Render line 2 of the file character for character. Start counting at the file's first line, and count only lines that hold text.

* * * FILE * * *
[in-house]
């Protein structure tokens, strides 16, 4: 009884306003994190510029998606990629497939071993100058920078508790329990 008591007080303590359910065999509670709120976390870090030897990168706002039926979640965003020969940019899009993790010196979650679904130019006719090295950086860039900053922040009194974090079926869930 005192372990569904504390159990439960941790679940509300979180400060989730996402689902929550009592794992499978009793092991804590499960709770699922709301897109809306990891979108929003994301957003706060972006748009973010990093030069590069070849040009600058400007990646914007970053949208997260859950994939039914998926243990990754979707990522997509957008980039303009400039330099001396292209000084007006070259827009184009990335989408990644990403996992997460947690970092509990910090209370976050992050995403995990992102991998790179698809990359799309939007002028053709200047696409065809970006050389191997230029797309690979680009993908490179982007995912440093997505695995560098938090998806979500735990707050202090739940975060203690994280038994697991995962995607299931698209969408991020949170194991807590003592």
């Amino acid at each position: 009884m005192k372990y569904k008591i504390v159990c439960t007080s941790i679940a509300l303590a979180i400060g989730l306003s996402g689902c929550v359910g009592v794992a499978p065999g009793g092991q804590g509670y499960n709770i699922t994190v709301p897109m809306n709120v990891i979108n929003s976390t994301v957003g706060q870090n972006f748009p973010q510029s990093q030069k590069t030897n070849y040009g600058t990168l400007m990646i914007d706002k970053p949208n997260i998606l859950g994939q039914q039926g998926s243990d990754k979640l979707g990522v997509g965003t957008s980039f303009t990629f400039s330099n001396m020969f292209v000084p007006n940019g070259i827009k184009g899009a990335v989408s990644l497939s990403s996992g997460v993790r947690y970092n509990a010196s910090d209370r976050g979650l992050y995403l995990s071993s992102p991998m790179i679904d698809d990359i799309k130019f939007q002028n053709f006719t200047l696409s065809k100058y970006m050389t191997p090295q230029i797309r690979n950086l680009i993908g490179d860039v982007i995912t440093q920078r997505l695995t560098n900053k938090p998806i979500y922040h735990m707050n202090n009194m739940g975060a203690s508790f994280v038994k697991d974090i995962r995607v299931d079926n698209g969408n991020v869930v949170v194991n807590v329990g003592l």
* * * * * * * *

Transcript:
């Protein structure tokens, strides 16, 4: 009884306003994190510029998606990629497939071993100058920078508790329990 008591007080303590359910065999509670709120976390870090030897990168706002039926979640965003020969940019899009993790010196979650679904130019006719090295950086860039900053922040009194974090079926869930 005192372990569904504390159990439960941790679940509300979180400060989730996402689902929550009592794992499978009793092991804590499960709770699922709301897109809306990891979108929003994301957003706060972006748009973010990093030069590069070849040009600058400007990646914007970053949208997260859950994939039914998926243990990754979707990522997509957008980039303009400039330099001396292209000084007006070259827009184009990335989408990644990403996992997460947690970092509990910090209370976050992050995403995990992102991998790179698809990359799309939007002028053709200047696409065809970006050389191997230029797309690979680009993908490179982007995912440093997505695995560098938090998806979500735990707050202090739940975060203690994280038994697991995962995607299931698209969408991020949170194991807590003592």